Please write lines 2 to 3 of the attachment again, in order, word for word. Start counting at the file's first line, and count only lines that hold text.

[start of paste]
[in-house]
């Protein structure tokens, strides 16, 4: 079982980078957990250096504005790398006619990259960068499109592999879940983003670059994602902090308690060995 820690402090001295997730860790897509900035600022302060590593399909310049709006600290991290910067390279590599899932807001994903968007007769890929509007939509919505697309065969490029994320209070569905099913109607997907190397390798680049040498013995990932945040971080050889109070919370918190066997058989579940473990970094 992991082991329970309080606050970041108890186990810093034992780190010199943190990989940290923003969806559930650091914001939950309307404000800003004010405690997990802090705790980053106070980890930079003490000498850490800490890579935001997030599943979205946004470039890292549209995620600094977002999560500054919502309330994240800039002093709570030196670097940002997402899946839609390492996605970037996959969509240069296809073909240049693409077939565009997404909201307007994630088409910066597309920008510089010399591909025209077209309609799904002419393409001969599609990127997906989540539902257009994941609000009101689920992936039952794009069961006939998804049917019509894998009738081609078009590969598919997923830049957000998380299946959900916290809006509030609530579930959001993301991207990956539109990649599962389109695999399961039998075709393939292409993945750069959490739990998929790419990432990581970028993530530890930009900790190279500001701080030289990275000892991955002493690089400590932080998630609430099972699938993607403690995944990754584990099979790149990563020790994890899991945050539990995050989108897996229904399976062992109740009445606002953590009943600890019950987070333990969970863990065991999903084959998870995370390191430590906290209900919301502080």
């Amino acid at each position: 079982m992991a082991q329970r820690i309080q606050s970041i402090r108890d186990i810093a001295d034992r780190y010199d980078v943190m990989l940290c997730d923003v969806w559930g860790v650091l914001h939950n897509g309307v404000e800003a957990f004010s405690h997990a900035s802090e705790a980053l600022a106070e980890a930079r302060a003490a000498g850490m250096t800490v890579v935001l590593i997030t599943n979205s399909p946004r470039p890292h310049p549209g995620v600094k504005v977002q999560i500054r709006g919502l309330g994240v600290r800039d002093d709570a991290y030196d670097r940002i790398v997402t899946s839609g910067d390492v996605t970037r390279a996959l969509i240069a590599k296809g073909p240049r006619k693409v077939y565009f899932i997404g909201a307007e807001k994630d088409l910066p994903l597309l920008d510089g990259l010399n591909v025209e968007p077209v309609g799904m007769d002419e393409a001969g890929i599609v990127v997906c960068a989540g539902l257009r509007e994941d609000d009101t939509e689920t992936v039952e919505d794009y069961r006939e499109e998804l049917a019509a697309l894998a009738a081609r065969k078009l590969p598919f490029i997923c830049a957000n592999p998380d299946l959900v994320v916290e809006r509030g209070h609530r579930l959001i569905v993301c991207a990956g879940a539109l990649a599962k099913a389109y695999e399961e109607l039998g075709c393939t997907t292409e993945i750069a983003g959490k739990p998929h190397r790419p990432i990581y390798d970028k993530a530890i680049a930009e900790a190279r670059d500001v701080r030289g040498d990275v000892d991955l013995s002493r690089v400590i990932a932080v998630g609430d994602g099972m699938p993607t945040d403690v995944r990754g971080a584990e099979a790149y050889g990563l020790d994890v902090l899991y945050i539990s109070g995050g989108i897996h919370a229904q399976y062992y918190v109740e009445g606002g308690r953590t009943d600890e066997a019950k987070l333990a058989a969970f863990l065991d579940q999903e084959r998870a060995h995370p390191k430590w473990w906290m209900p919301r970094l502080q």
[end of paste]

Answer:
């Protein structure tokens, strides 16, 4: 079982980078957990250096504005790398006619990259960068499109592999879940983003670059994602902090308690060995 820690402090001295997730860790897509900035600022302060590593399909310049709006600290991290910067390279590599899932807001994903968007007769890929509007939509919505697309065969490029994320209070569905099913109607997907190397390798680049040498013995990932945040971080050889109070919370918190066997058989579940473990970094 992991082991329970309080606050970041108890186990810093034992780190010199943190990989940290923003969806559930650091914001939950309307404000800003004010405690997990802090705790980053106070980890930079003490000498850490800490890579935001997030599943979205946004470039890292549209995620600094977002999560500054919502309330994240800039002093709570030196670097940002997402899946839609390492996605970037996959969509240069296809073909240049693409077939565009997404909201307007994630088409910066597309920008510089010399591909025209077209309609799904002419393409001969599609990127997906989540539902257009994941609000009101689920992936039952794009069961006939998804049917019509894998009738081609078009590969598919997923830049957000998380299946959900916290809006509030609530579930959001993301991207990956539109990649599962389109695999399961039998075709393939292409993945750069959490739990998929790419990432990581970028993530530890930009900790190279500001701080030289990275000892991955002493690089400590932080998630609430099972699938993607403690995944990754584990099979790149990563020790994890899991945050539990995050989108897996229904399976062992109740009445606002953590009943600890019950987070333990969970863990065991999903084959998870995370390191430590906290209900919301502080």
């Amino acid at each position: 079982m992991a082991q329970r820690i309080q606050s970041i402090r108890d186990i810093a001295d034992r780190y010199d980078v943190m990989l940290c997730d923003v969806w559930g860790v650091l914001h939950n897509g309307v404000e800003a957990f004010s405690h997990a900035s802090e705790a980053l600022a106070e980890a930079r302060a003490a000498g850490m250096t800490v890579v935001l590593i997030t599943n979205s399909p946004r470039p890292h310049p549209g995620v600094k504005v977002q999560i500054r709006g919502l309330g994240v600290r800039d002093d709570a991290y030196d670097r940002i790398v997402t899946s839609g910067d390492v996605t970037r390279a996959l969509i240069a590599k296809g073909p240049r006619k693409v077939y565009f899932i997404g909201a307007e807001k994630d088409l910066p994903l597309l920008d510089g990259l010399n591909v025209e968007p077209v309609g799904m007769d002419e393409a001969g890929i599609v990127v997906c960068a989540g539902l257009r509007e994941d609000d009101t939509e689920t992936v039952e919505d794009y069961r006939e499109e998804l049917a019509a697309l894998a009738a081609r065969k078009l590969p598919f490029i997923c830049a957000n592999p998380d299946l959900v994320v916290e809006r509030g209070h609530r579930l959001i569905v993301c991207a990956g879940a539109l990649a599962k099913a389109y695999e399961e109607l039998g075709c393939t997907t292409e993945i750069a983003g959490k739990p998929h190397r790419p990432i990581y390798d970028k993530a530890i680049a930009e900790a190279r670059d500001v701080r030289g040498d990275v000892d991955l013995s002493r690089v400590i990932a932080v998630g609430d994602g099972m699938p993607t945040d403690v995944r990754g971080a584990e099979a790149y050889g990563l020790d994890v902090l899991y945050i539990s109070g995050g989108i897996h919370a229904q399976y062992y918190v109740e009445g606002g308690r953590t009943d600890e066997a019950k987070l333990a058989a969970f863990l065991d579940q999903e084959r998870a060995h995370p390191k430590w473990w906290m209900p919301r970094l502080q």